Department Research and Publications

Faculty members in the Department of Languages and Letters maintain active research programs, contributing to knowledge in a range of areas. Here are just a few examples of what some of our faculty are up to.

Bernard Mulo Farenkia’s research areas include language contact, interlanguage, postcolonial and variational pragmatics and contrastive genre analysis. He has published on speech acts, address forms and (im)politeness strategies in Cameroon / Canadian French and German and some of his articles have appeared in Journal of Pragmatics, Linguistik online, Linguistica Atlantica, Le Français en Afrique, Speech and context, Deutsch als Fremdsparche, Zielsprache Deutsch and Nordic Journal of African Studies. His most recent book on Address forms in Cameroon French was published by Presses Universitaires Européennes (2011). He is currently working on a number of projects on pragmatic variations in different varieties of French (Cameroon, Canada, France, etc.), politeness in French L2 and politeness in Cape Breton. He is also working with Martina Drescher on a volume on Politeness in French-speaking Africa, and Eric Anchimbe on a volume on Inter-lingual variations in postcolonial pragmatics.

Jane Farnsworth is currently working on a number of articles, including one on gender and violence in Henry Roberts’s Honors Conquest (1598), one on women and time in Thomas Heywood’s Emblematicall Dialogue (1637), and one on women, politics and religion in Alice Sutcliffe’s Meditations of Man’s Mortality (1634). She is also working with her co-editor, Mary Silcox, on an anthology of criticism on George Wither’s A Collection of Emblemes (1635).

Nat Leach has been researching how concepts of nation (and trans-nationalism) were performed on the Romantic stage, and has recently published an article on this subject, “The Shame of the Nation: Performing History in Schiller, Manzoni and Byron,” in the European Romantic Review. He also contributes an entry on Romantic audiences to the forthcoming authoritative reference work, The Blackwell Encyclopedia of Romanticism. He is currently researching Romantic theories of acting and of spectatorship, and is particularly interested in how performing bodies were observed, interpreted, and theorized during this period.

Dana C Mount does research in the environmental humanities. She is currently completing a dissertation on the concept of everyday environmentalism in postcolonial ecocriticism. In addition, she is working on a project examining the discursive treatment of water issues in UN Declarations in collaboration with the United Nations University’s Institute for Water, Environment and Health (UNU-INWEH). Look for her article on ecofeminism in Kamala Markandaya’s ‘Nectar in a Sieve’ in the journal Postcolonial Text.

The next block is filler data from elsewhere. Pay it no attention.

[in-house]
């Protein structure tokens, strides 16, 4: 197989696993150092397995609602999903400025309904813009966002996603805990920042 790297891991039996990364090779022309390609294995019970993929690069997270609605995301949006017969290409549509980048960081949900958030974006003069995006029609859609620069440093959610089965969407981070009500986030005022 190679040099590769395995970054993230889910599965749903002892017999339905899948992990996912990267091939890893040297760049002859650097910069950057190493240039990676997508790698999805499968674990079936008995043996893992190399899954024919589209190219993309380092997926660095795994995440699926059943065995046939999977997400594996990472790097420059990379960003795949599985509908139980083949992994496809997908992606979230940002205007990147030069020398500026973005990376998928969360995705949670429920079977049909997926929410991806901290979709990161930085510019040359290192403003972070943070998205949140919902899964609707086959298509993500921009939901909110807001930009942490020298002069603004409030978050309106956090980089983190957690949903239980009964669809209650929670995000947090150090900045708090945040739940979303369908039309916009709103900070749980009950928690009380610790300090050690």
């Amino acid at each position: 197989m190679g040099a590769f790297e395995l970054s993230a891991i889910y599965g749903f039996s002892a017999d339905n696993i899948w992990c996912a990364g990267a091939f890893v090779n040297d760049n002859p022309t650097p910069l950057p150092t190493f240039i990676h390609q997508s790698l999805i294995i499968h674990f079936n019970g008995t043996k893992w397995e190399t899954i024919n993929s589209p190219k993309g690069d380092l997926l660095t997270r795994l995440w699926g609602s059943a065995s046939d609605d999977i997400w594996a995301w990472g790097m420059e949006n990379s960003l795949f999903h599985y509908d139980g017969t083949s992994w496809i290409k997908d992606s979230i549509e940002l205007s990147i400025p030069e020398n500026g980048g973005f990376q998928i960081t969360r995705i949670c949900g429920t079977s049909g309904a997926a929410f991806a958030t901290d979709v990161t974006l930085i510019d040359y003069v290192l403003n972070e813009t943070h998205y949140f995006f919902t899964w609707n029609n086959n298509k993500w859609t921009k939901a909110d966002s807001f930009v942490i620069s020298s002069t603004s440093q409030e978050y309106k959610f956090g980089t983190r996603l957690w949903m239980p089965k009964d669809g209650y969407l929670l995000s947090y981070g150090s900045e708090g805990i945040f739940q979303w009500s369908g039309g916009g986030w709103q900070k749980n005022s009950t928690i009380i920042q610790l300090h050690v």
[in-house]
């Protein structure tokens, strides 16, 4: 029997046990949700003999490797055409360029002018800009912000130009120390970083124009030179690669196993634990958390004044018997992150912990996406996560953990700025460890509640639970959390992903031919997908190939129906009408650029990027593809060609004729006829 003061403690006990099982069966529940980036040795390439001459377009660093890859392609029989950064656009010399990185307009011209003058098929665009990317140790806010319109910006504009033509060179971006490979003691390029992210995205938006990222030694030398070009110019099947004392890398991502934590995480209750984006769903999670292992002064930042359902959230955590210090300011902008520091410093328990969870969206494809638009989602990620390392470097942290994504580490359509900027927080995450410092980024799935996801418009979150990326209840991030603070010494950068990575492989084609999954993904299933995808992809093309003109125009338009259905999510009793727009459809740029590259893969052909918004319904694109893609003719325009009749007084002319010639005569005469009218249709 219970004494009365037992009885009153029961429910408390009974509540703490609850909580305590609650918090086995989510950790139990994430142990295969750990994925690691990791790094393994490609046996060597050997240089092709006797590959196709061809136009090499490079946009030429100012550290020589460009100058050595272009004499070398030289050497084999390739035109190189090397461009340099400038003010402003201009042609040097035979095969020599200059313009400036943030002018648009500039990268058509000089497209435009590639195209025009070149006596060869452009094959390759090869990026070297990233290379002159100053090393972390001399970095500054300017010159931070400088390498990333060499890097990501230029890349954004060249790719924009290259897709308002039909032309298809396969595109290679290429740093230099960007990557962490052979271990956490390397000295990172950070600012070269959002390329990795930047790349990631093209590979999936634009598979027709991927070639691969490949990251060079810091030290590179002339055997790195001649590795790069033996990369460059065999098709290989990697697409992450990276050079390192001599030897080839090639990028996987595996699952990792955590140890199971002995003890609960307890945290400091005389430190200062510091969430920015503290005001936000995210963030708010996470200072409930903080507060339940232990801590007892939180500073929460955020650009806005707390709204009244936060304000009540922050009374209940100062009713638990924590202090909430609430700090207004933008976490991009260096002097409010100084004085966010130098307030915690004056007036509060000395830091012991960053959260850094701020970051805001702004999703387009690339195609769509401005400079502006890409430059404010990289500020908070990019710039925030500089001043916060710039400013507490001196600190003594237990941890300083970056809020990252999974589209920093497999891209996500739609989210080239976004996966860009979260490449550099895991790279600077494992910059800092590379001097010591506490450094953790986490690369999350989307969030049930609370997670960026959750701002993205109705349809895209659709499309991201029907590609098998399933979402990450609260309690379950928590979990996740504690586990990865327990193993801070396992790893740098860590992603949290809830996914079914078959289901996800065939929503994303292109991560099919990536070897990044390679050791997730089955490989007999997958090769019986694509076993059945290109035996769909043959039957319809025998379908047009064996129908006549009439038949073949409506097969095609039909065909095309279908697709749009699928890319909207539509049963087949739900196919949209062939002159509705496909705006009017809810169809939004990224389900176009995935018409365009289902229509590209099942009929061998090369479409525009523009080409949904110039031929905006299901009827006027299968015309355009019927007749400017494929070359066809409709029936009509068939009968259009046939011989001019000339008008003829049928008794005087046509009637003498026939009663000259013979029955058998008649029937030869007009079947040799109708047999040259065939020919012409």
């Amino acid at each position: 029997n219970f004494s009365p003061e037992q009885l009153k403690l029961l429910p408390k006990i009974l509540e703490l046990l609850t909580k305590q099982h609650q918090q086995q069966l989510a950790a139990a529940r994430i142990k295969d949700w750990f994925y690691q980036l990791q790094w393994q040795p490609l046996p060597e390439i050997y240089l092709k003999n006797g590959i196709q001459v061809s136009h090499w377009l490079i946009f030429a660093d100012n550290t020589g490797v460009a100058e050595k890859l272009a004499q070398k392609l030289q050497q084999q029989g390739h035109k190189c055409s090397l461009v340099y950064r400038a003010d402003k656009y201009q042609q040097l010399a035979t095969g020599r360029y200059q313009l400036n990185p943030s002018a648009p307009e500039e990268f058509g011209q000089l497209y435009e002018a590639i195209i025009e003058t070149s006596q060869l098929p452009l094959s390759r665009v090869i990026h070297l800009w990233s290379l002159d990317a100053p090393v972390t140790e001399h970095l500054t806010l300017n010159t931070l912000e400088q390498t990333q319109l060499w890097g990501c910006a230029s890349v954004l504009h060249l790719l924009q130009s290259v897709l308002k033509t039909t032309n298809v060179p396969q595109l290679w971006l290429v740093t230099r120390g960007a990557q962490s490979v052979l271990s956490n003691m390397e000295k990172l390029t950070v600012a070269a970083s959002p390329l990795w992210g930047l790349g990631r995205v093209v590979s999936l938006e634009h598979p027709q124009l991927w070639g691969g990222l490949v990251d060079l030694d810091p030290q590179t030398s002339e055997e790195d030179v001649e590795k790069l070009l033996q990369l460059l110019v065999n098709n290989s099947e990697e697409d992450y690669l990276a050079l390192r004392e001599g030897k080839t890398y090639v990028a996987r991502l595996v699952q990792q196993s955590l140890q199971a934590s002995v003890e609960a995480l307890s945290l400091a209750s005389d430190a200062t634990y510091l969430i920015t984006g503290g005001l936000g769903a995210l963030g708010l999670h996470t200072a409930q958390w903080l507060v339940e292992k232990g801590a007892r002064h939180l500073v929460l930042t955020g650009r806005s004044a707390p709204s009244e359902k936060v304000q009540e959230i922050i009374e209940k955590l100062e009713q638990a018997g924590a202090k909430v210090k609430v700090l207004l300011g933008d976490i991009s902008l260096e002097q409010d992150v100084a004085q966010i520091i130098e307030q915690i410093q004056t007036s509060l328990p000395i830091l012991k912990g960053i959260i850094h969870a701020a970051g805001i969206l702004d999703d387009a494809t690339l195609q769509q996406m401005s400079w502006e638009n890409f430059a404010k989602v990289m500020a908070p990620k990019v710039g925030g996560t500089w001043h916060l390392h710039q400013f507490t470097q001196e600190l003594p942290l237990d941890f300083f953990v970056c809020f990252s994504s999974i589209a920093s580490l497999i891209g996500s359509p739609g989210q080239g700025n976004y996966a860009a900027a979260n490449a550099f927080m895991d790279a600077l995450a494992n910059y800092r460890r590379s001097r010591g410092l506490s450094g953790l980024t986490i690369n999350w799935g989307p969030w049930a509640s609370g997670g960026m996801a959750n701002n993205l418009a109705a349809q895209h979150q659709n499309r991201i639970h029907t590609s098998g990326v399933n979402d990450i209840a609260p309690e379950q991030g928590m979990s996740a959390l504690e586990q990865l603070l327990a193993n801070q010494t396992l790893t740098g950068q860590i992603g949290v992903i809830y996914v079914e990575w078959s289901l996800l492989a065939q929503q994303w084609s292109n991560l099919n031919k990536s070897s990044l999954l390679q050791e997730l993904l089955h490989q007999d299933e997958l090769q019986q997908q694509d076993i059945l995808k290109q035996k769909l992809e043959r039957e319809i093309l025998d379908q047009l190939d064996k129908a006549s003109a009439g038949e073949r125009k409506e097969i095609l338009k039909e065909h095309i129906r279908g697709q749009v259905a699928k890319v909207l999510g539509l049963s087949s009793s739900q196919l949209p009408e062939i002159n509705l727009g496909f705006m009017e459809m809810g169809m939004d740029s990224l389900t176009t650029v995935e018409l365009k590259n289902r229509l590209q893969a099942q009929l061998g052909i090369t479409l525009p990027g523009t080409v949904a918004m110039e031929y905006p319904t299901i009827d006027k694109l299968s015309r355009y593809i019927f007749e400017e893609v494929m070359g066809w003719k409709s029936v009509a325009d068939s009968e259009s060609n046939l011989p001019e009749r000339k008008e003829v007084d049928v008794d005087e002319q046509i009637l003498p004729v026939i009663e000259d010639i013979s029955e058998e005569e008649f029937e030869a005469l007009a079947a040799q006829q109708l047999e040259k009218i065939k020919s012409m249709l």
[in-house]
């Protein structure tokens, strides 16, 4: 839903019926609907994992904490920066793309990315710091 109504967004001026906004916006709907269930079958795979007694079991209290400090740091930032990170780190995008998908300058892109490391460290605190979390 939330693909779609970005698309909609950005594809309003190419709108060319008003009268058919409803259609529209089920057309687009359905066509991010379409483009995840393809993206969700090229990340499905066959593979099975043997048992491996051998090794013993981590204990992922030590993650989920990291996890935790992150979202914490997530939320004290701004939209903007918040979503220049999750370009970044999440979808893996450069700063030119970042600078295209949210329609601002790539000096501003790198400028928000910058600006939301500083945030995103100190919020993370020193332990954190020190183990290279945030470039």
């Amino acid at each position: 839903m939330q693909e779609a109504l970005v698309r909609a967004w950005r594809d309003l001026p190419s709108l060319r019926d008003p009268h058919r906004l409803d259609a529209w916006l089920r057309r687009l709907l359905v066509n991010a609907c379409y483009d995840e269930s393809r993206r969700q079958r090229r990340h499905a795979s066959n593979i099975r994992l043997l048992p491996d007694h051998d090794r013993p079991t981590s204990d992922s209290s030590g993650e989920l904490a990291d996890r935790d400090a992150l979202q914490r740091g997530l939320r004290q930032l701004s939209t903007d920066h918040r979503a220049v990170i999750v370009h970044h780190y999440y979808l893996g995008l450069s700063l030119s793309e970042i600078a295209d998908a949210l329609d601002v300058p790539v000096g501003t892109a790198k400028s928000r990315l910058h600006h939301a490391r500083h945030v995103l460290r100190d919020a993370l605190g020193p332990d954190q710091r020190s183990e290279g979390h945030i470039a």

Todd Pettigrew recently contributed the “Medical Practices” chapter in The Cambridge World Shakespeare Encyclopedia. He is currently completing a book on the figure of Shylock in Shakespeare’s The Merchant of Venice and is working with a team of scholars to produce the first modern edition of the works of the early modern physician and social critic John Cotta.

Scott Sharplin is an active playwright and director. His recent work includes his production of The Tempest for the Boardmore Theatre. The production is unique in its adoption of 18th century Cape Breton as its setting, and thus Sharplin has been working with a diverse team of local creative artists–not only actors, but musicians, composers, singers, language experts, and video artists–who will represent the many cultural layers of Cape Breton’s early history.

Mark Silverberg’s first book, The New York School Poets and the Neo-Avant-Garde: Between Radical Art and Radical Chic, was published by Ashgate Publishers. Recently, he has been focusing on artistic partnerships and is editing a collection of essays on New York School Collaborations. He has also recently completed a collection of poetry based on the drawings of Toronto immigrant artist Jack Siegel. Siegel (1915-2007) lived in poverty most of his life and spent his days walking the streets, sketching people in parks, cafes, hotel lobbies, and train stations.These sketches are paired with original poems.